Kidney stones are solid concretions or aggregations of crystal formed in the kidneys from dissolved urinary minerals. Kidney Stones are said to be more painful than labor pains. Some kidney stones are quite large hence harder to pass. Some stones are small, and you may pass it without even knowing that you had the stone. Problems arise mostly when the stones are large.
The two key treatments to passing kidney stones is drinking lots of water as fluid helps one urinate which will help it to pass more easily. The other option is walking. Endeavor to walk as much as possible. It has been said that the stone will pass sooner with walking.
To stay on a kidney stone diet, you need to watch your intake of calcium, as the calcium is what forms the stone. This is quite conflicted when women of post menopausal age are constantly told to increase the amount of calcium.
The following is a suggested diet for someone who has kidney stones:
grapefruit juice, one cup; 3/4 cup cereal with 1 cup skim milk; 1 scrambled egg with 2 sliced of white toast with 2 tsp margarine, 1 cup coffee and 1 cup of water.
White meat chicken, 2 oz; 2 slices of wheat brad, 1 cup iceberg lettuce with oil/vinegar dressing (1 TBSP); 1 cup cantaloupe, 1 cup lemonade, 1 sugar cookie, 1 cup water.
3 oz. baked haddock, 1/2 cup white rice, 1/2 cup peas, 2 tsp margarine, 1 dinner roll, 1 apple, 16 animal crackers, 1 cup water.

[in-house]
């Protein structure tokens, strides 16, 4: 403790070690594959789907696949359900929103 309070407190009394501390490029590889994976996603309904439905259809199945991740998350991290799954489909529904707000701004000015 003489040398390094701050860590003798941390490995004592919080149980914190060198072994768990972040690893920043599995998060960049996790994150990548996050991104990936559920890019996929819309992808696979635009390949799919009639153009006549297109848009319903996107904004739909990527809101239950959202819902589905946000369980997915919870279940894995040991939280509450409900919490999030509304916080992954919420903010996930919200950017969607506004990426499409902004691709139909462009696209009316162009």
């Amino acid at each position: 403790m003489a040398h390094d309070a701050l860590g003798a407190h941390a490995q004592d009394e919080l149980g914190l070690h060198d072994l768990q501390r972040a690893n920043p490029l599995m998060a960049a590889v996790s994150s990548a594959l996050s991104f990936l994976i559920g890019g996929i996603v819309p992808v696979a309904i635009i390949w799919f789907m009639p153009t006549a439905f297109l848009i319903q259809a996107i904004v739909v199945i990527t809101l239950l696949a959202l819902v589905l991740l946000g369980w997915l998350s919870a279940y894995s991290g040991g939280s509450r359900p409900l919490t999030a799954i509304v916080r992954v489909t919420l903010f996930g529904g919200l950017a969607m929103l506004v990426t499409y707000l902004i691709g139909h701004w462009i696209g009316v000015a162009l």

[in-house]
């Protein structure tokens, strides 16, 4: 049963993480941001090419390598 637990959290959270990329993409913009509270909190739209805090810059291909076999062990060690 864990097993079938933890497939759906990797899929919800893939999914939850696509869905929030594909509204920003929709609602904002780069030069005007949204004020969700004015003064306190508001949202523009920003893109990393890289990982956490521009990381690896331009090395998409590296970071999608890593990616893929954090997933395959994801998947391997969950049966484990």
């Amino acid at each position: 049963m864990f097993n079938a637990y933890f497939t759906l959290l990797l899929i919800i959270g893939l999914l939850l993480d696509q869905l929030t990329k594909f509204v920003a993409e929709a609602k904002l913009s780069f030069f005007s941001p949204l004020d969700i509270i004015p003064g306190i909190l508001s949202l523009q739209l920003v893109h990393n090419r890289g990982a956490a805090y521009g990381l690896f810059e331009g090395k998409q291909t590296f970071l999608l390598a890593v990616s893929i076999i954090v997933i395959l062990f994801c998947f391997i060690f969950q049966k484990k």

You should consult your physician with this diet plan. There may be need for your physician to refer you to a renal dietitian to assist you in your renal diet plans. There are so many dos and don’ts when it comes to the right choice of kidney stones diet for passing kidney stones, and sometimes it is hard for the average person to figure out what to do.
There are several different web sites that offer assistance and suggestions. Some suggest organic diets, others suggest using certain herbs and spices.
Whereas all of these ideas may be good, your doctor knows your body and understands your specific medical needs better. For example if you are diabetic, there would be different food and/or nutritional requirements than for a person who is not. There may be certain medications that you may be on for other medical reasons that may come into play. Consider everything. Most importantly choose a doctor you trust, and follow his/her advice.